Tasmanian farmers have a positive outlook on their prospects, reporting strong profitability projections for their farm businesses.
Rabobank's latest quarterly survey found 85 per cent of survey respondents expect their gross farm incomes to increase or remain stable in the 2019/20 financial year.
The report found 32 per cent of respondents expected conditions in the agricultural economy to improve in the coming 12 months, up from 26 per cent with that view in the June quarter.
Just seven per cent of the state's farmers reported a negative outlook on the 12 months ahead, while those expecting little change to current conditions stood at 62 per cent.
Almost two thirds of dairy farmers are anticipating a better financial performance in the coming 12 months.
Rabobank branch manager Tasmania Kathryn Brown said while it was "uncommon to see so many sectors as positive as they are at the moment" with strong market conditions prevailing across most commodity sectors.
She said it remained a "tale of two stories on the weather front" for the state.
"Winter rainfall was well above average in the north and west of the state, but the fronts have continued to elude the east coast and areas south of Campbell Town, where it remains dry for the second consecutive year," she said.
"After a relatively mild winter, those areas of the state which had received rain had good feed cover heading into spring, and rainfall had also lifted the soil moisture profile for those who would be planting vegetables next month."
Ms Brown said positive seasonal conditions in the north of the state and the commodity price outlook had fed into improved confidence in the dairy sector, with 55 per cent of Tasmanian dairy producers surveyed expecting conditions to improve in the coming 12 months - up from 45 per cent in the previous quarter.
"But it is the milk price that is really the icing on the cake for the sector, with the forecast weighted average price for the 2019/20 season sitting at $6.80/kilogram," she said.
Ms Brown said many farmers were looking at ways to increase their production to take advantage of the strong milk price.
"We have seen farmers really ramp up their feeding regime, despite the high grain price, as there is still a good margin to be made with milk prices where they are," she said.
Confidence was also up in the beef sector, and in sheep, although it had eased, it remained sound.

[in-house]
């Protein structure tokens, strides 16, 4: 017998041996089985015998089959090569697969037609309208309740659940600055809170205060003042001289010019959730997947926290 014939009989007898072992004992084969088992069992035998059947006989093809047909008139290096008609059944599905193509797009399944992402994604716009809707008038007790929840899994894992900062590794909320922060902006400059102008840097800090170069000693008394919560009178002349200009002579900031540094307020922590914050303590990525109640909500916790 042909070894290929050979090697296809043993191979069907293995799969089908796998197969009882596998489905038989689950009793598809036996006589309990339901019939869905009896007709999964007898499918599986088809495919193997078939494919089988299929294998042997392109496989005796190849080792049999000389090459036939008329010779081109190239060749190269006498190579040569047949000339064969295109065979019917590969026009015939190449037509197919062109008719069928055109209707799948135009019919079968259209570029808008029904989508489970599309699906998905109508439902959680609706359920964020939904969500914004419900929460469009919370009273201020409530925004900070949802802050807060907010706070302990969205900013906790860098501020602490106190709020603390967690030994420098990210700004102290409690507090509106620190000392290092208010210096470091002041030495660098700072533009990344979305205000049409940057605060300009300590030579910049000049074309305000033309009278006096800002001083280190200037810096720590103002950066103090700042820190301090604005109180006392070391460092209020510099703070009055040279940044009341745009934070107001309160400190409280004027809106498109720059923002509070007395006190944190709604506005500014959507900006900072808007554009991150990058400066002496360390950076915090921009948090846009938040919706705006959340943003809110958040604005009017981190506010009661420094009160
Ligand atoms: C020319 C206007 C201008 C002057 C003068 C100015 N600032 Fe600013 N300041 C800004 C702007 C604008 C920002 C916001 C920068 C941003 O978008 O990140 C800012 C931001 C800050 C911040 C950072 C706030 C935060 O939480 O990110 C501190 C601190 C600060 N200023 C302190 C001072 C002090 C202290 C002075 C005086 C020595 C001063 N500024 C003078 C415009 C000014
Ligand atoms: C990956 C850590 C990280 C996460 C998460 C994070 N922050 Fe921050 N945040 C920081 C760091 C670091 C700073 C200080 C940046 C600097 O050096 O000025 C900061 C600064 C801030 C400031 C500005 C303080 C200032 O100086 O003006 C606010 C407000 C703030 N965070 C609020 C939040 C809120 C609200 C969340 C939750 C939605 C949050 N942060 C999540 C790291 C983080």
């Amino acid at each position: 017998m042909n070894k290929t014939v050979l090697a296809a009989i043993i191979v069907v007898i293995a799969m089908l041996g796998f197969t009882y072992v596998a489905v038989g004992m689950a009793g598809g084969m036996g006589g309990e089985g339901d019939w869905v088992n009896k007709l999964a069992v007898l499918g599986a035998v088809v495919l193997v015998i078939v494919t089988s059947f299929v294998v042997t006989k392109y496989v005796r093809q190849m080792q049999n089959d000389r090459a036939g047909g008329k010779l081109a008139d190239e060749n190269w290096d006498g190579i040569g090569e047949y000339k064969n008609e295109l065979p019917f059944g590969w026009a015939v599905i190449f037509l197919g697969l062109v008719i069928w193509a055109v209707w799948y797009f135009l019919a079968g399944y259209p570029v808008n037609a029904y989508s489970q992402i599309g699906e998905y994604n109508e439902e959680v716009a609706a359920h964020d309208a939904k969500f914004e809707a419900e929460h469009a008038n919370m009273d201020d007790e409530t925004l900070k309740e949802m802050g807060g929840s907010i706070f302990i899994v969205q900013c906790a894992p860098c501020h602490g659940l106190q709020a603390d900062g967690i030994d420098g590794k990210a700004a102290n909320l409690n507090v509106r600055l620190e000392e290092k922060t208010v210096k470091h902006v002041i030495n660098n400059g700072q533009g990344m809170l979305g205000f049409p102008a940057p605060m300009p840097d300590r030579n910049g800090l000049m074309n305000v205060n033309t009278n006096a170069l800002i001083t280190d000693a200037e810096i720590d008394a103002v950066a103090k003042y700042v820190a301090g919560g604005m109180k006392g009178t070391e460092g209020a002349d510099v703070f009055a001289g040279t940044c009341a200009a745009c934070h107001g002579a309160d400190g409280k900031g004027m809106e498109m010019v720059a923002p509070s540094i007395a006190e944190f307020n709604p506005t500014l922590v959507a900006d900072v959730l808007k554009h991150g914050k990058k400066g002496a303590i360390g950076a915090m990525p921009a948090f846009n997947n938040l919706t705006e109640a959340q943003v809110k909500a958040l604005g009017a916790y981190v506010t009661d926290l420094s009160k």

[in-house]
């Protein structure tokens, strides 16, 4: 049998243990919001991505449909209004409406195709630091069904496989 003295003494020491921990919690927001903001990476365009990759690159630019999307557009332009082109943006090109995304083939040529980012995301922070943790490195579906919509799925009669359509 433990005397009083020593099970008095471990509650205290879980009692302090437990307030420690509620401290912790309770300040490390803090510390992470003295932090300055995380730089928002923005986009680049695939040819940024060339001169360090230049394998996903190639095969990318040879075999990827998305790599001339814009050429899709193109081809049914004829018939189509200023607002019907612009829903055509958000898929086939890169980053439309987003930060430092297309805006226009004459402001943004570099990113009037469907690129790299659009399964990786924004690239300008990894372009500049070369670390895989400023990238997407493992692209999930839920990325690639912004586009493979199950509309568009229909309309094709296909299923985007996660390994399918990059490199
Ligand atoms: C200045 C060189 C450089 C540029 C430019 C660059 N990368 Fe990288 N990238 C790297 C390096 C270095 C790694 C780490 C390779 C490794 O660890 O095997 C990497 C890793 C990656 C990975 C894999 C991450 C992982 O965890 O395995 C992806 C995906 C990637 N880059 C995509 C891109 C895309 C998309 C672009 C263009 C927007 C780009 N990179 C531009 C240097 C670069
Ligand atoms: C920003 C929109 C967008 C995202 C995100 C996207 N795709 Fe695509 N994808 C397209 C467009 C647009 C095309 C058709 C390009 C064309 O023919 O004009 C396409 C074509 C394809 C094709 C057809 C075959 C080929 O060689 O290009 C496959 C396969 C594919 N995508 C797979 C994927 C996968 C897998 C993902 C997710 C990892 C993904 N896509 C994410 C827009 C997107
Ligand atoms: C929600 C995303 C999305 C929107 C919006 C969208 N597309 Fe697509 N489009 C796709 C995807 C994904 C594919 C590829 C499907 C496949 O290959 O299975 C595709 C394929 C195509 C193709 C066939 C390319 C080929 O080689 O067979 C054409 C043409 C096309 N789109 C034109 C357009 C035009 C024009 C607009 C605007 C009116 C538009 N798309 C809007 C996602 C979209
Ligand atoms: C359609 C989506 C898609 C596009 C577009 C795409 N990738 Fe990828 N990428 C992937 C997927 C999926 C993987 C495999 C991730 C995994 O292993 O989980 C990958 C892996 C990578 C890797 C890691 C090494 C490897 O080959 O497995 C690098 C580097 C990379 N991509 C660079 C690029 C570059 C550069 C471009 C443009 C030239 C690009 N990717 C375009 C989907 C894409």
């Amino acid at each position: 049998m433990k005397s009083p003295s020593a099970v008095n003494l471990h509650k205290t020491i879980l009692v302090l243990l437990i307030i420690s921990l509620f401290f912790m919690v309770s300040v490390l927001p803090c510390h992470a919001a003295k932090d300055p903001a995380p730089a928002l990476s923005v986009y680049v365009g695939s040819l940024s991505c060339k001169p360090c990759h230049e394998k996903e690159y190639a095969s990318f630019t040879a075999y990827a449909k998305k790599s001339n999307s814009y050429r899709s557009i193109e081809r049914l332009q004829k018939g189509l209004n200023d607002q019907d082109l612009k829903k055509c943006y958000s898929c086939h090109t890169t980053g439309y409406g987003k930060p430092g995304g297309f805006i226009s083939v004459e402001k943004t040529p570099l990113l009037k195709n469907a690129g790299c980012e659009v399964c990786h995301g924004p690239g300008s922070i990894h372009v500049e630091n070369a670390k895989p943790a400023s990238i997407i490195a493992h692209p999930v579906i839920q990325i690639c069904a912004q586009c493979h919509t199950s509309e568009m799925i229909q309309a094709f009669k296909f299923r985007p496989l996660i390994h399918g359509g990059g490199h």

"Prices for store and finished cattle remain strong. While the sheep market is also holding up."
She said the wool price had come off in recent weeks to now well below last year's peak but, while there was concern around how quickly the market had dropped off, prices had only just slipped below the five-year average.
"There is concern that consumer confidence and subsequently demand has been affected by the US/China trade war, and this is creating some uncertainty amongst wool growers, as to how the market will continue to react."
Across commodity sectors, farmers held strong income projections for the 2019/20 financial year, the survey, which was completed last month, found.
A total of 39 per cent were expecting a higher gross farm income in 2019/20 (up from 30 per cent in the previous quarter) and a further 46 per cent expecting a similar financial result to last year.
"At the end of the financial year, we saw many farmers use that liquidity to pay down debt or prepay interest, put away funds into farm management deposits or reinvest in their farming business," Ms Brown said.
With positive trading conditions fuelling on-farm investment, 26 per cent of Tasmanian survey respondents said they were looking to increase investment - compared with the national average of 17 per cent.
A further 70 per cent intended to maintain investment at current levels.
Investment appetite was found to be highest among the state's dairy farmers, the survey found, with investment pegged for infrastructure, such as increasing vat capacity, and increasing herd numbers.
Ms Brown said across the board there was strong ongoing investment particularly in irrigation infrastructure, such as centre pivots.